Studio Systems: A Photography Business Bootcamp

 

Studio Systems: A Photography Business Bootcamp

 

Lesson Info

Photography Session Systems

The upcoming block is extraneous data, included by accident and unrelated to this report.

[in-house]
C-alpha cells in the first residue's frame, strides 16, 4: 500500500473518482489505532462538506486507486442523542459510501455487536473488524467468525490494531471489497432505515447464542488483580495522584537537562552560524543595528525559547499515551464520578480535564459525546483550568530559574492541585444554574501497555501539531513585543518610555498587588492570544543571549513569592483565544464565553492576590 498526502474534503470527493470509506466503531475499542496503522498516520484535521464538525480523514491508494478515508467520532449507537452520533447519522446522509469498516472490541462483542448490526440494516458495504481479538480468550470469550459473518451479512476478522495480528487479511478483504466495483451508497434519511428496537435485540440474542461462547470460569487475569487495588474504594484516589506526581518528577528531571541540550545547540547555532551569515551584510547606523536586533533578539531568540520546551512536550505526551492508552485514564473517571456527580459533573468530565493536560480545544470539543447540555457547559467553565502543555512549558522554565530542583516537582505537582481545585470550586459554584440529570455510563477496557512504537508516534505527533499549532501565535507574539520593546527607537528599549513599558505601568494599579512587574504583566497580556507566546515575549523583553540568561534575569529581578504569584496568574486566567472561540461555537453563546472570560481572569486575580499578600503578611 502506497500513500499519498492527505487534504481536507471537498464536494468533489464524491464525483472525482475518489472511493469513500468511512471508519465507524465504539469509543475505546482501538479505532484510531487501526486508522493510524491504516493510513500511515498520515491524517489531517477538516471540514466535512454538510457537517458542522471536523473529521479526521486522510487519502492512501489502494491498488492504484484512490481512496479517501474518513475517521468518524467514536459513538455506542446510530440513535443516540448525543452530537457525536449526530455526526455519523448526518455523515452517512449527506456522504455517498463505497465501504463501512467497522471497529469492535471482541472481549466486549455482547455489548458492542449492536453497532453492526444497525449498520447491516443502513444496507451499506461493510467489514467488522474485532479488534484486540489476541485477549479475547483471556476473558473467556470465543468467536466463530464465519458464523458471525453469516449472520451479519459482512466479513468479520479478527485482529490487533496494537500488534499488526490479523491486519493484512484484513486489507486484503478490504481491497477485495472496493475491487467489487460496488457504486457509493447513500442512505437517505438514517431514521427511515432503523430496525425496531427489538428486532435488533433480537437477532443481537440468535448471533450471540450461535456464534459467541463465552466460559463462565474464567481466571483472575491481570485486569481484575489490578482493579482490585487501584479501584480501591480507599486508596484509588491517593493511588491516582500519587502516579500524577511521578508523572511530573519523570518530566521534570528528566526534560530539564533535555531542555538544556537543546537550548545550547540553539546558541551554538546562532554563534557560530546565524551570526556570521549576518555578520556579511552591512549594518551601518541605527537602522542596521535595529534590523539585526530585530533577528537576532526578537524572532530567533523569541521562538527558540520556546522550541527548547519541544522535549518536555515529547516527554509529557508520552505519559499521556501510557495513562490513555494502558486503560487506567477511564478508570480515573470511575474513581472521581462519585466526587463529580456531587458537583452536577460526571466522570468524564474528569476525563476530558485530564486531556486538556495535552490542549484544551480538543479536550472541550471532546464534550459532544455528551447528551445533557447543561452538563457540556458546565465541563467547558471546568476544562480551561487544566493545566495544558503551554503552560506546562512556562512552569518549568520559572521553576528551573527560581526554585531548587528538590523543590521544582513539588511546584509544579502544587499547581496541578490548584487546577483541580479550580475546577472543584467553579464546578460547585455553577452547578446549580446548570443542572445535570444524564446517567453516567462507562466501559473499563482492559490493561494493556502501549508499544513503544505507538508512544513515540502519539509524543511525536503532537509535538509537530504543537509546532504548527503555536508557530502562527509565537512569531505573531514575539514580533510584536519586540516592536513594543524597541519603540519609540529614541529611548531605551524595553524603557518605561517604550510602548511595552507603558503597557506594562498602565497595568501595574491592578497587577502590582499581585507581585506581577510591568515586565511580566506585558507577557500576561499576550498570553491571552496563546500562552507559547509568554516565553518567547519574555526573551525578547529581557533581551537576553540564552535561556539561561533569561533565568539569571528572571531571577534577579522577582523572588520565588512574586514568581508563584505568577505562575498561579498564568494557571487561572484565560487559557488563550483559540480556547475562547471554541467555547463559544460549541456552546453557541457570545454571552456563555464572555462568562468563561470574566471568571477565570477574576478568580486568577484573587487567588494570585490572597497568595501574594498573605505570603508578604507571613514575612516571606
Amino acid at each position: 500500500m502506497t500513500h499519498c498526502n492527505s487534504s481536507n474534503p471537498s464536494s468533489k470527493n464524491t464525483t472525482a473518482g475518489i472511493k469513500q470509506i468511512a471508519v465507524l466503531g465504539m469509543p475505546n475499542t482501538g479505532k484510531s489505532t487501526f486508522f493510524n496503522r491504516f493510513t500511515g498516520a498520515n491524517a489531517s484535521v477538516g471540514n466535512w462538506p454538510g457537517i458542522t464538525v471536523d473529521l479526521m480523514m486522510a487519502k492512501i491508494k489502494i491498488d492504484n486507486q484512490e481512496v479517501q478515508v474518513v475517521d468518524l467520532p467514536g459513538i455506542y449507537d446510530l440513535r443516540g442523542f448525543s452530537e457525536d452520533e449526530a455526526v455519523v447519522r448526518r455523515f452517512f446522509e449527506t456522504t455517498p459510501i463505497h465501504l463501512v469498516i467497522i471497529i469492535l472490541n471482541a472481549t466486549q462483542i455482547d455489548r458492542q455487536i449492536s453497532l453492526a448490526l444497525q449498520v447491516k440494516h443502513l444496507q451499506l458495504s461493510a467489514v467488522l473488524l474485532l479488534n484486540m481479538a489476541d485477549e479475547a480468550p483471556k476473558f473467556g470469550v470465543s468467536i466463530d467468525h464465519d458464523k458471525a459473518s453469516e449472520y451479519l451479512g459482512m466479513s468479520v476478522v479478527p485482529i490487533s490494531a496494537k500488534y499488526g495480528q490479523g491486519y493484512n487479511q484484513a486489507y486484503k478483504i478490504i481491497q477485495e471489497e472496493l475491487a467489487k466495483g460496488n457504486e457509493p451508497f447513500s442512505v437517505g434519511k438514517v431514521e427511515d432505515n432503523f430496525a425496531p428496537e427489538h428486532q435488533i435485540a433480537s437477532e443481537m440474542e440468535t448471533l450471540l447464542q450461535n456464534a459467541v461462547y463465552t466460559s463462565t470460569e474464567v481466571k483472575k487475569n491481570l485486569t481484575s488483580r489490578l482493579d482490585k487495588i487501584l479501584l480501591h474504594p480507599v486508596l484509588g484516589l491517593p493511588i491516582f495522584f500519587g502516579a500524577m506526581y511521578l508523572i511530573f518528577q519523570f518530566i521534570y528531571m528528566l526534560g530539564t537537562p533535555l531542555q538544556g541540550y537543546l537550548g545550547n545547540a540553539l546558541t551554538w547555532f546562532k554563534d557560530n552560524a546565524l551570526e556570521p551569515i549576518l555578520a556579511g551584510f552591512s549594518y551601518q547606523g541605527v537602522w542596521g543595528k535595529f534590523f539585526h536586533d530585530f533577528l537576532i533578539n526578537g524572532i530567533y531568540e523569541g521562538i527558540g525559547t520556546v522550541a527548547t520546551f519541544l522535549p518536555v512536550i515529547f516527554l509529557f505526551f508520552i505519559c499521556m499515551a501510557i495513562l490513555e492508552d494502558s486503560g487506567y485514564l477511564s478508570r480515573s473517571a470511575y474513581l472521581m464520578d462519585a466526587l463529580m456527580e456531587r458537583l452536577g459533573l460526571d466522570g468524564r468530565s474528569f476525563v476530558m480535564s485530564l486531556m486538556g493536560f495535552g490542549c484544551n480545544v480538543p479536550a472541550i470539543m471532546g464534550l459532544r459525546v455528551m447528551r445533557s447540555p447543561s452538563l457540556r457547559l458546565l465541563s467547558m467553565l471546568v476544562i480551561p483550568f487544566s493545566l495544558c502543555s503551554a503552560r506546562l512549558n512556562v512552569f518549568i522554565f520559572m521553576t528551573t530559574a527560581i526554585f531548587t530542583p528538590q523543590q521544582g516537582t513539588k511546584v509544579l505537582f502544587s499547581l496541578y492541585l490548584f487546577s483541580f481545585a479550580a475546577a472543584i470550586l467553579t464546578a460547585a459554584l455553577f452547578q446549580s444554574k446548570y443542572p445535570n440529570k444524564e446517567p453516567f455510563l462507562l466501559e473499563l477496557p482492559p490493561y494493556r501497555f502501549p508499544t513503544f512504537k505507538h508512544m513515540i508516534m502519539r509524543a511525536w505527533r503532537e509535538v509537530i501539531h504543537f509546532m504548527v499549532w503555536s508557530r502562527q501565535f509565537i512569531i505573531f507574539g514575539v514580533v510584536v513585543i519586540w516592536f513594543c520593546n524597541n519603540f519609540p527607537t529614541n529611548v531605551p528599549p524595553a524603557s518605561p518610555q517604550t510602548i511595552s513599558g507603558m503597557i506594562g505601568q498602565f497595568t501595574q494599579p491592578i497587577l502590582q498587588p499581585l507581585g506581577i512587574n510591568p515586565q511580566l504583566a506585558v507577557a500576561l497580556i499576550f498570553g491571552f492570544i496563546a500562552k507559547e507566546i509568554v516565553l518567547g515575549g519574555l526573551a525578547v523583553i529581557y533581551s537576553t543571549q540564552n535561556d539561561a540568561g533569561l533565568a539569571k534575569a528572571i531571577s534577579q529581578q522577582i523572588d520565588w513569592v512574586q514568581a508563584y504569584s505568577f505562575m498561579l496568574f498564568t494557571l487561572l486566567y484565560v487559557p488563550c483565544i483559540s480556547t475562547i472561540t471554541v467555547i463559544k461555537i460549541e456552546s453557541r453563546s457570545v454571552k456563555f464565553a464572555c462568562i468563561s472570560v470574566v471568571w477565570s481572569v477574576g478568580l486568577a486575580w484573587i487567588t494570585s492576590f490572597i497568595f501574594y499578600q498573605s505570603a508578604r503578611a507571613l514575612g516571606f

Do you overshoot aah laughter I mean digital it's so easy, right? I just last june I splurged and bought myself a contact six forty five medium format film camera so it takes one twenty two twenty film um and you know you're literally shooting from you gotta measure exposure there's no chipping on the back and each frame cost me about two dollars to develop okay, so and that I only have twelve shots a role okay, so I can only take twelve images at a time in that contacts so it really kind of show me oh my gosh I need to be very deliberate and what I shoot and how I shoot it and make sure everything is right before I go click and I really want to translate that to you guys in this lesson because I think it's such a valuable application over digital photography has made us shudder trigger happy you know bam bam bam bam bam weakness of these high fast six frames per second type cameras we just go oh, we'll worry about it later, right? Just get the shot sometimes that's very effective when...